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One in four US Households likely in violation of new US soil lead standard
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  • Gabriel Filippelli,
  • Matthew J. Dietrich,
  • John shukle,
  • Leah Michael Wood,
  • Andrew J Margenot,
  • S. Perl Egendorf,
  • Howard W. Mielke
Gabriel Filippelli
Indiana University, Indianapolis

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Matthew J. Dietrich
Indiana University, Indianapolis
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John shukle
ZevRoss Spatial Analysis
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Leah Michael Wood
Indiana University, Indianapolis
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Andrew J Margenot
University of Illinois at Urbana-Champaign
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S. Perl Egendorf
Pace University
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Howard W. Mielke
Tulane School of Medicine
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Lead exposure has blighted communities across the United States (and the globe), with much of the burden resting on lower income and communities of color. On January 17, 2024, the US Environmental Protection Agency (USEPA) has, after more than 30 years, lowered the allowable level of lead in residential soils. Our analysis of tens of thousands of citizen-science collected soil samples from cities and communities around the US reveals the scale of the soil lead problem, and the challenge that the USEPA will face in implementing its new soil standard. Under this standard, we find that nearly one quarter of households may contain a soil lead hazard. Extrapolating across the nation, that equates to nearly 30 million households needing to mitigate potential soil lead hazards, at a potential total cost of $290 billion to - $1.2 trillion. We do not think this type of mitigation is feasible at the massive scale required and we have instead focused on a more immediate, far cheaper strategy: capping current soils with clean soils and/or mulch. At a fraction of the cost and labor of disruptive conventional soil mitigation, it yields immediate and potentially life-changing benefits for those living in these environments.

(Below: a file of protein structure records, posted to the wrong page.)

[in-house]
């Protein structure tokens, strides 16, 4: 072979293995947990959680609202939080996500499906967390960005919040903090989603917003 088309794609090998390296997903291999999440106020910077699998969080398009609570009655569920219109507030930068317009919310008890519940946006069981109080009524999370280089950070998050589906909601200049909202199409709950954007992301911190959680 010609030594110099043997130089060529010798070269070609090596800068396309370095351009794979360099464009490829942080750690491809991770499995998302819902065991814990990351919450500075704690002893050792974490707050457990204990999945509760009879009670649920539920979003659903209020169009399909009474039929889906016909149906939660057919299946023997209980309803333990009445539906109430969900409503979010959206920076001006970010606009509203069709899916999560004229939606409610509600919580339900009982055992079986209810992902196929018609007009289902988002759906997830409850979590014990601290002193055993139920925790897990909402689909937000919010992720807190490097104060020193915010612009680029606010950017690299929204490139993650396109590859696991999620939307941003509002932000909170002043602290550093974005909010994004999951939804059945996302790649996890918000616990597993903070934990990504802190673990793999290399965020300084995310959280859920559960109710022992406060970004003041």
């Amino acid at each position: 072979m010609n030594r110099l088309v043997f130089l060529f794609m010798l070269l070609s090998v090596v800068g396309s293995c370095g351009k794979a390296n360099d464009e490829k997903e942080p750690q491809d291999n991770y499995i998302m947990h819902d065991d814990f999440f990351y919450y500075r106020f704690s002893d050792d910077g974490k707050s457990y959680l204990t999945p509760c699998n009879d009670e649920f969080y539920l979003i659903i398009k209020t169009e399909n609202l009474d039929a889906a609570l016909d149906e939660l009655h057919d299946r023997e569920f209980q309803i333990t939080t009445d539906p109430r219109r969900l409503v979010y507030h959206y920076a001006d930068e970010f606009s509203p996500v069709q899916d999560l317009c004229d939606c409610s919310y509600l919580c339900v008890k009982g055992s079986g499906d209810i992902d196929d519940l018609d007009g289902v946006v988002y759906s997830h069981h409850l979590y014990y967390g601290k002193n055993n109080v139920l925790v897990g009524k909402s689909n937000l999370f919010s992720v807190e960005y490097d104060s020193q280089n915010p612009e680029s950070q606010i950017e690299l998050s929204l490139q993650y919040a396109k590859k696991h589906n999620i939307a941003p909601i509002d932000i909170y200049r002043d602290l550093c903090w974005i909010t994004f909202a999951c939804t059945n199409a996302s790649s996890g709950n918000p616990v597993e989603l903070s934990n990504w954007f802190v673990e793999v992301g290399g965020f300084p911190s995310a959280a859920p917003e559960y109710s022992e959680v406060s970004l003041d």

06 Mar 2024Submitted to ESS Open Archive
15 Mar 2024Published in ESS Open Archive